Iraqi Special Forces Eating Cats
Cat’s Chance For New Model Army (London Daily Telegraph) $
The warriors of Iraq’s new army excel at wearing balaclavas, eating raw cat and driving into battle at hair-raising speeds. The troops on the front line of the campaign to crush the country’s insurgency roared into action on the fringes of the “Sunni Triangle” recently in a convoy of pick-up trucks. The vehicles’ speedometers rarely dipped below 80mph. “We go fast, they not hit us. No need to be worried. Iraqi soldiers are very brave,” boasted Capt Haidar, although not brave enough himself to give anything other than his first name. “I am special forces,” he said. “To finish training we must catch a wild rabbit or cat with our hands, kill it with our hands and then eat it raw. I have eaten five cats. See how strong is the Iraqi soldier.”
Catching, skinning and eating small mammals are the least of the skills that the captain and the men under his command must master if, as the United States army hopes, they are to assume the main burden of the struggle against the insurgents by the end of this year. The US military plans, slowly but inexorably, to disappear into its fortified bases, emerging only when needed to provide assistance. Landing more and more work on the Iraqis will require intensive training and many more unlikely partnerships such as the one between Capt Haidar and his commander, a veteran of Saddam Hussein’s army.
It also puts Iraq’s 57,000 soldiers even more at risk from revenge attacks by insurgents and their accomplices. With the summer heat reaching more than 100Ã‚°F many soldiers of the Second Battalion still wear their balaclavas for fear that, if recognised, they or their relatives could be murdered. “I am aware I could be killed but there can be no room for fear in my heart,” Lt Mohammed said. “I must protect my family and country. “When I went on my first raid I let my soldiers enter the house first and I could see they were scared. The second time I led the way and they knew my strength and now they fight like lions.”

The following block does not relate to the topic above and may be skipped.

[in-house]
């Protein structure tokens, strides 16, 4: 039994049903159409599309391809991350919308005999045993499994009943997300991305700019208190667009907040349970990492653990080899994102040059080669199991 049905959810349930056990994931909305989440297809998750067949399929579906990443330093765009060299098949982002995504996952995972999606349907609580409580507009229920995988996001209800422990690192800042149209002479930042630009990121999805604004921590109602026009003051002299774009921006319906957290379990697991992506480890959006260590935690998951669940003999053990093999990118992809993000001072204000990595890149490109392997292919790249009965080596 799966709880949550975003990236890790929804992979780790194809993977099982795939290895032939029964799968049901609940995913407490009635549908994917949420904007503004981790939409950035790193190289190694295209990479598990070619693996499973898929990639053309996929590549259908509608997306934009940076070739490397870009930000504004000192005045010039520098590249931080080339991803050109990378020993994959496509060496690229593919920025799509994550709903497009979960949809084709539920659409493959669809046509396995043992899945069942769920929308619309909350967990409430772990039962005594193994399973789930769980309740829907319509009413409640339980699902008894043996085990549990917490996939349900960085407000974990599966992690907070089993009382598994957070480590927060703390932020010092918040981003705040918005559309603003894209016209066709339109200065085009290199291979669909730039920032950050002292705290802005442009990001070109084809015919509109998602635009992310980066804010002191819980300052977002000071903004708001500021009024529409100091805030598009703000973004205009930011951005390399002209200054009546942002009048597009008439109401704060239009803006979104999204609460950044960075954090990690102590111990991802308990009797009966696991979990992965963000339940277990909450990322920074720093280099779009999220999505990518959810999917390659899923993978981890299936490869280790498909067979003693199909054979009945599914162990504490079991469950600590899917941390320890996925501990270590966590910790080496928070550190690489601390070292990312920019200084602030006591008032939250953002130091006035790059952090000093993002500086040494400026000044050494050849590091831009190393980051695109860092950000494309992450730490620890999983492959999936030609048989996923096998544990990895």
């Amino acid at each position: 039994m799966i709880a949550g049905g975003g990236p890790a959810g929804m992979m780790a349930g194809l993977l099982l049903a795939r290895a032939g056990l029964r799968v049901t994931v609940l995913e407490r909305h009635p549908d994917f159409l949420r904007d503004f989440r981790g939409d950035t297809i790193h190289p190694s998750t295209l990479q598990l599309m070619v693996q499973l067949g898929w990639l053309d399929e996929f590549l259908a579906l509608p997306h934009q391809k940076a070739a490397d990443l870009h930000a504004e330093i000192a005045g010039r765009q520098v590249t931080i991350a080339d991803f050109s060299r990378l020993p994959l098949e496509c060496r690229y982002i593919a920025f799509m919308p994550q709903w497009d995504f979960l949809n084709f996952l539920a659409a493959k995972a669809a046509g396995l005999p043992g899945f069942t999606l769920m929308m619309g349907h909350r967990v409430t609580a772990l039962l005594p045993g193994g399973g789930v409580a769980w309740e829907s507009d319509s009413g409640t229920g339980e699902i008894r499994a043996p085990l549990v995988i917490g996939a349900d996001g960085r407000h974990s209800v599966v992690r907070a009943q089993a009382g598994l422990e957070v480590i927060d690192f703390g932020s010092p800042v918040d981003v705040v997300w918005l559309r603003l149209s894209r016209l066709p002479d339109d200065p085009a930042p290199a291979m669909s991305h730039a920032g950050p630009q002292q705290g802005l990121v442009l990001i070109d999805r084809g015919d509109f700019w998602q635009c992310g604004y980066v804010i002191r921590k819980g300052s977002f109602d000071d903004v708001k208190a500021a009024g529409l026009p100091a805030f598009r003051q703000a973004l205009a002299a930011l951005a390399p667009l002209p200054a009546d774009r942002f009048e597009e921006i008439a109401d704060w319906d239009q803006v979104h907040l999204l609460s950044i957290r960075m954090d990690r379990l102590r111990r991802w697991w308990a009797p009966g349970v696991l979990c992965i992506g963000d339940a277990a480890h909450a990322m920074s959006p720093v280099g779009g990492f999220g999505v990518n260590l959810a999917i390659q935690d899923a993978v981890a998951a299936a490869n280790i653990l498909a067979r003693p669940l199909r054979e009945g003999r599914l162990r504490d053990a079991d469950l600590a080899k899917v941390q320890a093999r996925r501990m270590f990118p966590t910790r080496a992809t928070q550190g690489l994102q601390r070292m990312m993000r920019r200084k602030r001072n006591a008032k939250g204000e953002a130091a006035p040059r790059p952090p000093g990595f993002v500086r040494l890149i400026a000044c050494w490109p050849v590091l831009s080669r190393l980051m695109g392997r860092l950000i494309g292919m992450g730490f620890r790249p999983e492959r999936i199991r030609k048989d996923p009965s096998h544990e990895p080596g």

Not all his soldiers signed up to the colours of the new army out of patriotism. For many the motivation was more mercenary. “There are no jobs so I become a soldier,” a private on guard duty said. “I dream of owning a little shop but is impossible now.”
“In two or three years, when I have saved money, I will leave,” continued the soldier, too frightened of possible reprisals to give his name. “This job it is very dangerous and my family begs me to finish but now I need to work.”
No doubt. Most likely, the majority sign up for some a mix of patriotism, adventure, and opportunity. Pretty much like soldiers everywhere.
The basic methods of this training sound very familiar, although with local variations. I much prefer my special forces soldiers eating snakes and rats rather than cats and rabbits, but one does what one must to survive in the field. Of course, since the Iraqi forces are going to be fighting solely in Iraq, I’m not sure why they can’t just eat regular chow. A shortage of food is not among the challenges facing the Iraqi military. They have enough other ones without creating articial problems.